Photos: Roberto Alborghetti    


In recent weeks I had the pleasure of visiting an exhibition at the medieval Baptistery in Lenno on Lake Como. Piero Marchesini – a distinguished gentleman and artist – exhibited his beautiful art pieces. Marchesini carves wood, carrying out really lovely works. He lives in Lipomo, Como City, and sculpture is his passion. He has already showed his creations around the world raising lot of attention. Marchesini loves to work on subjects recalling mythology, nature, characters from fairy tales and legends and biblical scenes.

He carves wood – walnut, lime, ash, hornbeam, boxwood, maple, olive, cherry-wood and so on – with great mastery and skill and he is able to create works of singular fascination and charm. More than words, count the pictures, just from the exhibition of Lenno. His next show is planned in Menaggio, on Lake Como, from 30 July to 5 August, 2013 at the Art Gallery (Garibaldi square) overlooking the lake. It’s another opportunity to see its stunning creations.



Villa Carlotta in Tremezzo (Lake Como, Italy) is really a place of rare beauty, where masterpieces of nature and art live together in perfect harmony in over 70.000 square meters of gardens and museum.

The beautiful Villa was built at the end of 17th Century in a natural basin between lake and mountains, facing the dolomitic Grignas and the peninsula of Bellagio.

The architect created for the Clericis – a noble and powerful Milanese family – an important but sober building, with an Italian garden decorated with sculptures, stairs and fountains.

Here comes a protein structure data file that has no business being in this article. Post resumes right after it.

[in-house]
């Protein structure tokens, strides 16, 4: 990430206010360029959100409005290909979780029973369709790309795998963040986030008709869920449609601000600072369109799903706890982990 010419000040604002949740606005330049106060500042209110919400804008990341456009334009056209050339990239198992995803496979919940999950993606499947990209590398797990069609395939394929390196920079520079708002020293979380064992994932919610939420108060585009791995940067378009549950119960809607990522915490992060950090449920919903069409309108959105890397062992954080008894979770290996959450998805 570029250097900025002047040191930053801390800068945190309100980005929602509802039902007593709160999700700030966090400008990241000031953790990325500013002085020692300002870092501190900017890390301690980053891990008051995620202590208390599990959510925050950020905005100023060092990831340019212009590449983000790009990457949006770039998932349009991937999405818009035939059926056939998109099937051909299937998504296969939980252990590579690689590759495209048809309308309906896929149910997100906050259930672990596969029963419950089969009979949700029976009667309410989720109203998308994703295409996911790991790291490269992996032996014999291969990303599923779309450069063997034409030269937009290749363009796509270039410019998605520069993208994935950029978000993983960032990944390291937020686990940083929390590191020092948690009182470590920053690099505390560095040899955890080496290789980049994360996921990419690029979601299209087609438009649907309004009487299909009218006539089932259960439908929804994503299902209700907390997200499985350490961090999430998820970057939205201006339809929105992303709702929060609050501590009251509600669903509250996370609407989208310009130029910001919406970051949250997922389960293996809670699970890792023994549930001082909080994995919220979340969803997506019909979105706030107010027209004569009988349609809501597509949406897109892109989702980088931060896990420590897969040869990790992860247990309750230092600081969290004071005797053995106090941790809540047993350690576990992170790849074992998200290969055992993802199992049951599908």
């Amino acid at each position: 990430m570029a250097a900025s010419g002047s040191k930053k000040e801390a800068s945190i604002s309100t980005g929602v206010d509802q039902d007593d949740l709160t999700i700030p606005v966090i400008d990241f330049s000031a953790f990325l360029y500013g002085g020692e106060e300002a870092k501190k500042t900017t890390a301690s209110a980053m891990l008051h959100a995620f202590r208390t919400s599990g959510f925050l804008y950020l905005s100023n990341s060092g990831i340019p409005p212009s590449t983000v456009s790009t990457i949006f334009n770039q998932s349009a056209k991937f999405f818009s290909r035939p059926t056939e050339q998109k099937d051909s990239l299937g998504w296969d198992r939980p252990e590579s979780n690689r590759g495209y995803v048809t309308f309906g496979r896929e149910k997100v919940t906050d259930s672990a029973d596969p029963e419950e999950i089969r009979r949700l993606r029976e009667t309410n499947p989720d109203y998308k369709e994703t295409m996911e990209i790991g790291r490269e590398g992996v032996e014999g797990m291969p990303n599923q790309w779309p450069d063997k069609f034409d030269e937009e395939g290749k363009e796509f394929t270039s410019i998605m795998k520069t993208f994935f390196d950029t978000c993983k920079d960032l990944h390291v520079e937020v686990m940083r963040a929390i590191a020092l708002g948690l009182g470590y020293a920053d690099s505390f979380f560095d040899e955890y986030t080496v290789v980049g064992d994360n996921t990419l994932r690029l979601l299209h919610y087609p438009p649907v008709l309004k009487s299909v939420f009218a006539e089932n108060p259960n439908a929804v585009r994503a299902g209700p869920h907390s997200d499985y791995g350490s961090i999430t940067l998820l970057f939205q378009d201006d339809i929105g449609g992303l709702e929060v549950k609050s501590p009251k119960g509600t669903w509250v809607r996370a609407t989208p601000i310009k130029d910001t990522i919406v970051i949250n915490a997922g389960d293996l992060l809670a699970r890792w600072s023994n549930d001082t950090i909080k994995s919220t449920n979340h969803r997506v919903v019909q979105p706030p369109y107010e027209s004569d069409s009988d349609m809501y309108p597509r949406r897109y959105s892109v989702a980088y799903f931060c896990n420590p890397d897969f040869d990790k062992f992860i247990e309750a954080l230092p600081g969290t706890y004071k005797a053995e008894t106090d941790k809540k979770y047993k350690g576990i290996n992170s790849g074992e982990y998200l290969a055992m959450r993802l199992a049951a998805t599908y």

In 1801 Gian Battista Sommariva, famous politician, business man and patron of arts, bought the villa. Thanks to him, the villa attained the summit of its splendor and became one of the most important halting-place of the Grand Tour with its collections of art – as the masterpieces of Canova (Amore e Psiche), Thorvaldsen and Hayez – and its fascinating romantic garden.

In the Museum, at ground floor, we may visit the Marble Room, the Plasters Room, the Cameos Room, the Palamede Room, The Wicar Room, the Magdalene Room, the enchanting Eros and Psyche Room, the Romeo and Juliet Room, the Views Room, the Napoleonic Room. At the second floor, we admire the Gallery, Princess Carlotta bedroom, the Red Parlour, the Tapestry Room, the Empire Style Parlour, the Empire Style dining-room, Georg II Room and the bedroom.

In the second half of the Century Princess Marianne of Nassau bought the villa and gave it as a present to her daughter Carlotta in occasion of her wedding with Georg II of Saxe-Meningen. Georg was passionate about botany and made a lot of improvements and new additions to the park that became more and more famous for its botanical richness and the rhododendrons and azaleas spring flowering. They are more than 150 varieties giving an extraordinary flowering which is known all over the world.  In the park we may admire the beautiful Terrace and the Italian Gardens, The Camelias, the Theatre of Greenery, the Rock Garden, the Ferms Valley, the Azaleas, the Rhododendrons Wood, the Bamboos Garden, the Old Garden, the Museum of agricultural tools and a Tower (XIX Century). 



 Monferrato area (Italy): events and shows to celebrate the great master of international sculpture


” Gio Pomodoro, The path of a sculptor: 1954-2001″ is the theme of one of the most important exhibitions devoted to the celebrated Italian sculptor. The show opened on December 7, in Alessandria (Piemonte, Italy) and it will continue in the enchanting Monferrato area. Villas, Palaces and Museums will become a sort of network by which people may approach the works of the great master of international sculpture. The events started in Alessandria and they’ll also reach Acqui Terme, Novi Ligure, Valenza, Tortona and Casale Monferrato.